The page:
Sunday Mail South Australia column – The one about picking up chicks
I’m exhausted. Possibly because I’ve spent the past month trying to pick up women. I know. WEIRD. And Brad – my husband – has been completely unhelpful.
You see when I left Brisbane in January I also left behind a group of fabulous girlfriends. My tribe, as I like to call them. We understood each other. Had each other’s back. And could ring each other during Masterchef with a crisis and know our calls would not be screened. (Now that’s friendship).
But what I miss most are our nights out. Having Thai food, a few glasses of wine and hours of conversation with my closest female friends is to me what mainlining coke off a hooker’s stomach is to Charlie Sheen. Best. Time. Ever.
But then in February Brad, Ava and I moved to Adelaide and I’ve gone from having a tribe of gal pals to having, well, none. Bummer dude.
And so Operation Nigel No Friends began.
My first strategy was to try turning Brad into a surrogate girlfriend. Annoyingly, Brad is apparently incapable of handling the sheer number of thoughts I have. Thoughts that I feel the need to share. (When you’re a female and hanging out with your closest friends, there simply is no internal filter. If you think it, it comes out your mouth seconds later. Or even simultaneously.) I began to notice Brad’s eyes glazing over when I tried to talk to him about whether or not he thinks Dannii Minogue and Chris Smith will have another child. Or if he thinks I should grow out my fringe. Or why Jennifer Anniston chooses such moronic film roles. Or what the hell Pru Goward was thinking when she compared Jackie O to Michael Jackson. Sometimes I’ve been talking for a full ten minutes before I’ve realised Brad has actually, err, left the room. Or is, you know, trying to stab himself in the eye with a fork.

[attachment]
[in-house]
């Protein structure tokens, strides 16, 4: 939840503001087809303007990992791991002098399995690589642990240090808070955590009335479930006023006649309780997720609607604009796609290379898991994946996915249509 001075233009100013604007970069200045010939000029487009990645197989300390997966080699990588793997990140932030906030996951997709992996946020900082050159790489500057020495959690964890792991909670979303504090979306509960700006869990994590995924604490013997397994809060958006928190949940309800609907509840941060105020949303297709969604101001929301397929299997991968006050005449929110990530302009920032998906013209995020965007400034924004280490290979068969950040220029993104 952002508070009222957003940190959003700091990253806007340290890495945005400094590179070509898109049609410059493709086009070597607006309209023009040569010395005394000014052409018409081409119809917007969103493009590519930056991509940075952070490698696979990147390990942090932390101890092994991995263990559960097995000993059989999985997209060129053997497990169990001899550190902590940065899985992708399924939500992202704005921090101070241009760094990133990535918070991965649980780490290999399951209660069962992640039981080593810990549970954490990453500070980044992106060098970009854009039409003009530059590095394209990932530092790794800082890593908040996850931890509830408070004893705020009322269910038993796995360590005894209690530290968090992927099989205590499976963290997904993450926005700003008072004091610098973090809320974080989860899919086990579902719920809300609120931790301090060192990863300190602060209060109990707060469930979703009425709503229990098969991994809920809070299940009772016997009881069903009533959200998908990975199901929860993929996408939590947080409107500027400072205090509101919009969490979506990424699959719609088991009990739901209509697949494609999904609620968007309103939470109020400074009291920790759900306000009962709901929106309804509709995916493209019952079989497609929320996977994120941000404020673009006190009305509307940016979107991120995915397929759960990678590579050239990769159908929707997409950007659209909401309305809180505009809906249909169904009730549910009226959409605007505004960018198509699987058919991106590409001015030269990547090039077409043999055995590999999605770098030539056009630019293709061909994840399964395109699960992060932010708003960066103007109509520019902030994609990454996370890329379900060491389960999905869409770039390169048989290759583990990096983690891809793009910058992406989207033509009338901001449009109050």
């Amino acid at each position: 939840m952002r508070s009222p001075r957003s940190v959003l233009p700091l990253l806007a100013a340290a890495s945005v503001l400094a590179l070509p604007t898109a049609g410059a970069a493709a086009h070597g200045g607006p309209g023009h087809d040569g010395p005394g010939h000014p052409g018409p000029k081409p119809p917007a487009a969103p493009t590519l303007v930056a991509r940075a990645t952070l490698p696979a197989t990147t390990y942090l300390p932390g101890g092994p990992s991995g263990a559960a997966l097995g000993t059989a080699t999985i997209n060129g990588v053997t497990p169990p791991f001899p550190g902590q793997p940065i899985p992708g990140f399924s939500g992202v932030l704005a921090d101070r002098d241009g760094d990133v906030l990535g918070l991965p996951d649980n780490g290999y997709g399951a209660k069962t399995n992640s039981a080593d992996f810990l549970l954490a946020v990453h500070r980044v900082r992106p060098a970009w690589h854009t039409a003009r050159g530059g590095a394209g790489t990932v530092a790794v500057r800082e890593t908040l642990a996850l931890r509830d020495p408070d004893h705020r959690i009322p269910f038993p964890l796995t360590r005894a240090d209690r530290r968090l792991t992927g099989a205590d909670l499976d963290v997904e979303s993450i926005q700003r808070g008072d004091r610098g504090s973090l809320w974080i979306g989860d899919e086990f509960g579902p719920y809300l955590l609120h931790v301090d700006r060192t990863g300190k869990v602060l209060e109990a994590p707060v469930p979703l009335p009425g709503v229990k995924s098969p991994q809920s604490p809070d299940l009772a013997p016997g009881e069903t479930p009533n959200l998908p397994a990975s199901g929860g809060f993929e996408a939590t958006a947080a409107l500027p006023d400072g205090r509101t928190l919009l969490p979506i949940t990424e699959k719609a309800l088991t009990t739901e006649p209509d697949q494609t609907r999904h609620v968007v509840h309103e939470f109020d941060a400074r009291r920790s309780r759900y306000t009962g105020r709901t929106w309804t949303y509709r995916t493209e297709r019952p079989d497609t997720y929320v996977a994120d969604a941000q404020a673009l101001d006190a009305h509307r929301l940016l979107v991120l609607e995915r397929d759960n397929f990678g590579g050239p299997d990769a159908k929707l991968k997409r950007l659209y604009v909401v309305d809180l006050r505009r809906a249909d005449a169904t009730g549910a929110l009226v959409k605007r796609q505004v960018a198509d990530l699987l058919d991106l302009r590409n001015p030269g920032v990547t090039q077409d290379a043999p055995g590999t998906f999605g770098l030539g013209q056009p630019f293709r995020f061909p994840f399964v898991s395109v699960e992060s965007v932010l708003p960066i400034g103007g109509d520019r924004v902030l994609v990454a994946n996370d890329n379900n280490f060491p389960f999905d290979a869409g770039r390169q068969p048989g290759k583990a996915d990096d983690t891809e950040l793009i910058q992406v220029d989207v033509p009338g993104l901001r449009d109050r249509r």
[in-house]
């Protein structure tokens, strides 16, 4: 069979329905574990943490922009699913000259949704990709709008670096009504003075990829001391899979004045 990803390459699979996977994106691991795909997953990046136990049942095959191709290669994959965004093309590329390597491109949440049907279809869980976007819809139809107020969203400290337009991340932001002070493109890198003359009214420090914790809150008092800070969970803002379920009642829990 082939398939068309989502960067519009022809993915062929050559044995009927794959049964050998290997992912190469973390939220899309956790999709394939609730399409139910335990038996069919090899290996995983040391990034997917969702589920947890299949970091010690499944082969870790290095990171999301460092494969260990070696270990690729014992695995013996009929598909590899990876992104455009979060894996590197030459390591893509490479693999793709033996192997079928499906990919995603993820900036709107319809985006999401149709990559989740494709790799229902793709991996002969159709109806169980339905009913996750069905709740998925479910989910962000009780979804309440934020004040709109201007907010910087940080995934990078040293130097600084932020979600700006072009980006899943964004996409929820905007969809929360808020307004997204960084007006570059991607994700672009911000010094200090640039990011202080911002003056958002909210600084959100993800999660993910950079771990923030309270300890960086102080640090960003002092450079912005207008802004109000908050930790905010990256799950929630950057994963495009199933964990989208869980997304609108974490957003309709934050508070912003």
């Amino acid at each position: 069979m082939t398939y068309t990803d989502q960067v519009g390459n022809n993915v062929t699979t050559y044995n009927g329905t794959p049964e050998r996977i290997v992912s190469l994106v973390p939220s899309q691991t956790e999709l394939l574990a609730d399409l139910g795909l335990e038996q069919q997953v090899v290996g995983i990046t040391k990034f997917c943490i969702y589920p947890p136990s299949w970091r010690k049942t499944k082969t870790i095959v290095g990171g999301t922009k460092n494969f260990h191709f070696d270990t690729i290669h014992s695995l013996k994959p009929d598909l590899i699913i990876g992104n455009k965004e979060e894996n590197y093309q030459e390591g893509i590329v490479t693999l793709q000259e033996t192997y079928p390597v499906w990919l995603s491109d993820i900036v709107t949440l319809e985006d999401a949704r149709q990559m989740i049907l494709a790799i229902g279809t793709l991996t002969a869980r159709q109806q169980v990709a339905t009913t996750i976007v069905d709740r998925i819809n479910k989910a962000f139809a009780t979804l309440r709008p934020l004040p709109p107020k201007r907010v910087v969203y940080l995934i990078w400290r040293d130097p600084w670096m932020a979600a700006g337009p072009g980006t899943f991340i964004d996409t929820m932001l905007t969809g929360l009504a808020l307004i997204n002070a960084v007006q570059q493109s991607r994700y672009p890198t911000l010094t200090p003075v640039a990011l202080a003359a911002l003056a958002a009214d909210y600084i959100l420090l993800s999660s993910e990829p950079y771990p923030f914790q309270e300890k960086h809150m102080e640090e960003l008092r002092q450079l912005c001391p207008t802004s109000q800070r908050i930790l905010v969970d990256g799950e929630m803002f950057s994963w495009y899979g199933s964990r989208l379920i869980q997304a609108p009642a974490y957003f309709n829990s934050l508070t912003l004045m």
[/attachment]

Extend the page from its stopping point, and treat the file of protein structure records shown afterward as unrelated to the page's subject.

So I’ve been left with little choice but to go out and recruit new friends. Which is why I’ve spent the past month plastering on my cheeriest smile and skulking around playgrounds, libraries, cafes and my gym trying to pick up chicks. And frankly, it’s exhausting. It’s exhausting trying to look friendly but intelligent, able to have a laugh but sincere. And all without looking like a stalker. You know things are desperate when you’ve started using your toddler as your wingman. “Mummy will give you a biccie if you go and play with that little girl in the yellow hat,” I’ve whispered into Ava’s ear while giving her a gentle * cough * shove towards the playground. The next thing you know and I’m sidling up to my target saying, “Oh, aren’t those two having fun together!” This worked particularly well on one occasion … right up until Ava started licking the swing. And then decided to throw bark at the other child. (It happened once and I told her off immediately, I swear.)
But let’s say there’s no bark throwing. No licking of playground equipment and you do SOMEHOW get to first base (the exchange of mobile number or email addresses). That first get together is like being on a first date. Do you just agree with everything the other woman says? (I am so with you on hating all those cooking shows on TV. You like The Kardashians? I like the Kardashians too!). Or do you demonstrate your interest in current affairs and your ability to have serious discussions? (So. Libya. Thoughts?). Or do you do the equivalent of wearing trakky dacks and an old t-shirt and just be yourself? (My daughter knows every episode of Olivia The Pig off by heart and last night I fed her weetbix for dinner).
I’m pleased to say I am slowly forming an Adelaide posse. Well, not a posse exactly. Okay, I have one friend and her name is Erica. But so far, so good. For starters, we’ve already organised a girls night out.
You might also like...
Over the past 25 years Rebecca Sparrow has earned a living as a travel writer, a television publicist, a marketing executive, a magazine editor, a TV scriptwriter, a radio producer, a newspaper columnist and as an author.